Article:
What’s the best compliment you’ve got for your jhalmuri?

Once at an Indian mela in London, I had three Bengali grandmothers sing to me and my cart was surrounded by people... dancing and all happy! That was special.

Is there any street food in Calcutta that you don’t particularly fancy?

I can honestly say that on the streets of Caclutta, I have eaten some of the best food I have eaten anywhere — be it fancy Michelin-starred restaurants or five-star hotels. For weeks I have eaten pretty much exclusively from the street food stalls and I cannot think of anything I have not enjoyed. The standard is remarkable and there is much the western world could learn about how to feed a lot of people with tasty, fresh and nutritious food from how things are done in your city.

Where does The Everybody Lovelove Jhal Muri Express go from here? To start it was sticky because people did not know what I was doing and the English can be quite shy until they have a drink. Also, I was not really sure of what I was doing and therefore not that confident and that in itself does not attract people. But over the years, my confidence grew and more people tasted it and once they taste, they always return and tell others.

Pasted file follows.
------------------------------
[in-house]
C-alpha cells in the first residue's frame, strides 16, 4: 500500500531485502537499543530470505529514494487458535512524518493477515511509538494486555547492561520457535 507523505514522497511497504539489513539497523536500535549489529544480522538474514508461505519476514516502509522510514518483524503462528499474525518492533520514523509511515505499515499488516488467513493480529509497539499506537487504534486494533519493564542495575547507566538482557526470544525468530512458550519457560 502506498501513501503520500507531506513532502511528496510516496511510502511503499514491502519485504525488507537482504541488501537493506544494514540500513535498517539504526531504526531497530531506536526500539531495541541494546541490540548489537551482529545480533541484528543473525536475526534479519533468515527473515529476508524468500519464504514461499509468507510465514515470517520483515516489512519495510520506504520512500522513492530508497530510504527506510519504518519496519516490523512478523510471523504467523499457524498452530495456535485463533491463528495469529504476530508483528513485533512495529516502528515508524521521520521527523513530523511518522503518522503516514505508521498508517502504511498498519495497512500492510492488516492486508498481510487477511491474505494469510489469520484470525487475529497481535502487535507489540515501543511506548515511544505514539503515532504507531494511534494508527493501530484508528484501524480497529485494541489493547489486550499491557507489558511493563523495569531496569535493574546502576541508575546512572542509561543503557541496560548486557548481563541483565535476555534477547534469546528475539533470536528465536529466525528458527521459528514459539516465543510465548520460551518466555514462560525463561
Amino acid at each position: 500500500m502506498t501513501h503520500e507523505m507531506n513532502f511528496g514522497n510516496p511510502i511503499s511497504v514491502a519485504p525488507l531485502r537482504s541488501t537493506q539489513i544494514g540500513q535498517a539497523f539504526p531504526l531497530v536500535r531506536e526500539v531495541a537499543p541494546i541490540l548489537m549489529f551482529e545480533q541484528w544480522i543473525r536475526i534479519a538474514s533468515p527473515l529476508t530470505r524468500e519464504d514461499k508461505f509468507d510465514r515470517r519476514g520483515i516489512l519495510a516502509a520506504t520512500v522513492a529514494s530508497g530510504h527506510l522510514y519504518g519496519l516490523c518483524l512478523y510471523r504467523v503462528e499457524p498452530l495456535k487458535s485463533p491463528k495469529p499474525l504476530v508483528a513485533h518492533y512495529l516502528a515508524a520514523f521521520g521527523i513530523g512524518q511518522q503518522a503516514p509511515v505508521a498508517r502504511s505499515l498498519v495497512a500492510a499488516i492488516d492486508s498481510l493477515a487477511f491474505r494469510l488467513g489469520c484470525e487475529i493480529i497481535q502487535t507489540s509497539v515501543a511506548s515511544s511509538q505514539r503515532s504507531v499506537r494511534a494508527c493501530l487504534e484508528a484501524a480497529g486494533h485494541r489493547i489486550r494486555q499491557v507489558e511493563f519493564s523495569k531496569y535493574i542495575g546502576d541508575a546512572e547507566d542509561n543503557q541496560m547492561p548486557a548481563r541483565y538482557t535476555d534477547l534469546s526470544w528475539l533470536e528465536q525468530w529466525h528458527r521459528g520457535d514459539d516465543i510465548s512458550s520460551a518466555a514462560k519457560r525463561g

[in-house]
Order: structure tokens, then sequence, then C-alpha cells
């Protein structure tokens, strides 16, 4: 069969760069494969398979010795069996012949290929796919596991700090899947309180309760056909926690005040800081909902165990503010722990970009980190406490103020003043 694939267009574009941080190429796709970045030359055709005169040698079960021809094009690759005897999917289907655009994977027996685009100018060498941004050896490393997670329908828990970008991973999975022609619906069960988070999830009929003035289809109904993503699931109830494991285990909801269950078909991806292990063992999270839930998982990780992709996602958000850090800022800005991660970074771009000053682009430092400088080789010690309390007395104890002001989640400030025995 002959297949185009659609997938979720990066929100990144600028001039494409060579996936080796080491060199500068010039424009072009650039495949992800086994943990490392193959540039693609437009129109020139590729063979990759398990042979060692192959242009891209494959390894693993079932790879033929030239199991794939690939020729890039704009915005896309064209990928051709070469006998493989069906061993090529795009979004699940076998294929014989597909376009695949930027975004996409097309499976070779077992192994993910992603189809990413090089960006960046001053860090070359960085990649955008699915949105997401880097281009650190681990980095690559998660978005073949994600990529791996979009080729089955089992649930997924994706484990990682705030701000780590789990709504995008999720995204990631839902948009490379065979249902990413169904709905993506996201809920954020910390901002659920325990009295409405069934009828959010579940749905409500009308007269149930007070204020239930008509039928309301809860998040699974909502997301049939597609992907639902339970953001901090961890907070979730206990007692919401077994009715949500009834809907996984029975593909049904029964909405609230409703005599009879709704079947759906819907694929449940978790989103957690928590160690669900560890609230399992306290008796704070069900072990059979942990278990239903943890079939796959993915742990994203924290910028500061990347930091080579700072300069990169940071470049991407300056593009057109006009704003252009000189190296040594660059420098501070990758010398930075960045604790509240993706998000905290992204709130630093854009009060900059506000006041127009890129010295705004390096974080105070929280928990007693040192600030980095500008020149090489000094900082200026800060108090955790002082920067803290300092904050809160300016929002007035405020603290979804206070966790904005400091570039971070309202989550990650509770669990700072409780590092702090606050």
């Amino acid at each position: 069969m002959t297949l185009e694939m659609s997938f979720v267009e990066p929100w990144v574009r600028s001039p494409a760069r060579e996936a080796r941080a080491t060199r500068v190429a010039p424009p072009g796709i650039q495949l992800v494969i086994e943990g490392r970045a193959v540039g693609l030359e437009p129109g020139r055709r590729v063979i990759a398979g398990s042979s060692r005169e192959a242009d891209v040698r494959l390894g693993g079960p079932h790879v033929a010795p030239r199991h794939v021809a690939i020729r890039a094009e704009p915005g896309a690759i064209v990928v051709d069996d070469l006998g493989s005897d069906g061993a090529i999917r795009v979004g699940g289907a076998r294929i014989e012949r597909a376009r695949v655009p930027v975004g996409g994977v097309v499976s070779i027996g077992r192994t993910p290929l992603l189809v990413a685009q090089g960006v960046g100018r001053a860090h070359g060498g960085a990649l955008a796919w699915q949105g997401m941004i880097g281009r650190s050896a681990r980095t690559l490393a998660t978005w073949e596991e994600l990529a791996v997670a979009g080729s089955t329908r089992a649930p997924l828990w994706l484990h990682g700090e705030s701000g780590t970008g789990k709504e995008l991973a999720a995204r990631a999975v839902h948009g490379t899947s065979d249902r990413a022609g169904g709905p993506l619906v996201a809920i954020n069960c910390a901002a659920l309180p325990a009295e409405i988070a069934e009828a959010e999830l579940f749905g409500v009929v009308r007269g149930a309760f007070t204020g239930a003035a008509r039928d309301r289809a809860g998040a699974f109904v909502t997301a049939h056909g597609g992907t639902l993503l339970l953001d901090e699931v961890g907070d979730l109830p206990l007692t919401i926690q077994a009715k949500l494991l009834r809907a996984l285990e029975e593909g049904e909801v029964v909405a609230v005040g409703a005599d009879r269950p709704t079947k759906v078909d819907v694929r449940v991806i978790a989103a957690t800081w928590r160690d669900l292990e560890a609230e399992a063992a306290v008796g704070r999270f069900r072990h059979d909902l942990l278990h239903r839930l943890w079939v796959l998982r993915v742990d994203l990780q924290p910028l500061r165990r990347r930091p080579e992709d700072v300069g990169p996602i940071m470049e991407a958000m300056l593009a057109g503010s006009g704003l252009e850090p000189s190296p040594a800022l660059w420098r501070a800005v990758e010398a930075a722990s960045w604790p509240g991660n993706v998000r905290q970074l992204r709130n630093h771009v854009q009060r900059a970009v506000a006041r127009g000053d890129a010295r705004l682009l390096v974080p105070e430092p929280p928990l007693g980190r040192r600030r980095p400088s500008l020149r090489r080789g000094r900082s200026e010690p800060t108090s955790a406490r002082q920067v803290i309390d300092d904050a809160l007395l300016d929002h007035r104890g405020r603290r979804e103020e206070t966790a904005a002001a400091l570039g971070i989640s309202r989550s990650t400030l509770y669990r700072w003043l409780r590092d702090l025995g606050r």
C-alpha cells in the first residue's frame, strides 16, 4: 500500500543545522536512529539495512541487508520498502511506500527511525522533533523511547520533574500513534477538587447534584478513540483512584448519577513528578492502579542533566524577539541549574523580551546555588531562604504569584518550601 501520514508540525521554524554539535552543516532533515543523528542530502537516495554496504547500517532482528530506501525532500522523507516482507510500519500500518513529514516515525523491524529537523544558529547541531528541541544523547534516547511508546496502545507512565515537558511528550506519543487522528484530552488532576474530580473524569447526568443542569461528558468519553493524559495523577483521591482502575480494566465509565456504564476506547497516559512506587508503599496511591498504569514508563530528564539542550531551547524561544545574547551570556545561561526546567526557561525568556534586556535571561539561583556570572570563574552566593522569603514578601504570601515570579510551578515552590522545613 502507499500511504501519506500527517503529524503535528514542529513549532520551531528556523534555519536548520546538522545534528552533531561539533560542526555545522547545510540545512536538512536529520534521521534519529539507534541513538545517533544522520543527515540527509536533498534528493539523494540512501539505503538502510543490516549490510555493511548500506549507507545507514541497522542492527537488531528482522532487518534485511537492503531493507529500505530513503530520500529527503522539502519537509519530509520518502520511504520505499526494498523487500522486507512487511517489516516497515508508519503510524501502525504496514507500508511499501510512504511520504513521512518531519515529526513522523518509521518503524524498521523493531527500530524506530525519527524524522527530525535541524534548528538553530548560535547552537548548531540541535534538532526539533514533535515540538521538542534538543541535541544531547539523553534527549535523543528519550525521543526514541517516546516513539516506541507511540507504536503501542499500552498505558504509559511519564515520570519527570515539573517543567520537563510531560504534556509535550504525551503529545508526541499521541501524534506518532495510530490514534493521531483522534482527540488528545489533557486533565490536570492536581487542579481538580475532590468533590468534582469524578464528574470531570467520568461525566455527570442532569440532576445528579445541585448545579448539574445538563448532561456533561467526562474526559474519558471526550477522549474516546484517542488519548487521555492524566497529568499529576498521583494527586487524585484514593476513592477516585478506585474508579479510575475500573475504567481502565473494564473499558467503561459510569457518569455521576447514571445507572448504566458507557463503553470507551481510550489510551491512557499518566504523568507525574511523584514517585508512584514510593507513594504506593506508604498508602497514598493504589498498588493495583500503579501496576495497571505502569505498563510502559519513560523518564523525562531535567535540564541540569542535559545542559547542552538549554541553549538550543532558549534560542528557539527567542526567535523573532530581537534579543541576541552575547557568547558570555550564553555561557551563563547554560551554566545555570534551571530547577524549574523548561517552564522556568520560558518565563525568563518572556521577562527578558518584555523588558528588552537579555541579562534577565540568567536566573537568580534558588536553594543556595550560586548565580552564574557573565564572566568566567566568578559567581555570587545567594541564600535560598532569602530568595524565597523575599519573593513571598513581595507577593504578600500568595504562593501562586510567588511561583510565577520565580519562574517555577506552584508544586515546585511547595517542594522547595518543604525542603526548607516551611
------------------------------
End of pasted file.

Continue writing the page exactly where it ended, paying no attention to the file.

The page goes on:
I would like to see more jhalmuriwallahs in the UK. We have a very big problem in the West with obesity and much of this is caused by people eating mass-produced snacks. Jhalmuri has a magic from how it is made to how it tastes... and we all need a little magic.

quick five

best jhalmuri in calcutta
The guy outside the Tata building (Centre) opposite the Maidan

Would love to whip up jhalmuri for
Professor (Muhammad) Yunus, founder of the Grameen Bank

biggest fan of his jhalmuri
i had a dog called Robbie and he loved it!

one ingredient his jhalmuri can’t do without
Well, a Bengali would say mustard oil, but I have done versions with this and that and not this and that and as long as you have the muri anything is possible. I am looking at taking the principles of jhalmuri and using only British ingredients — spelt (hulled wheat) for muri, rhubarb for tamarind, apples, radishes, carrot seeds and flaxseed oil

best non-calcutta street food
i have spent a few days in Mumbai and I did like the papad chaats they had on Juhu beach. Also outside the palace in Mysore, I had some cucumber chaat, I have never seen elsewhere. The chaat carts of Goa were wonderful with their versions of sev puri and paani puri. But for variety, quality and price, Calcutta is in a league of its own

Priyanka Roy

Which Calcutta street snack can go global? Tell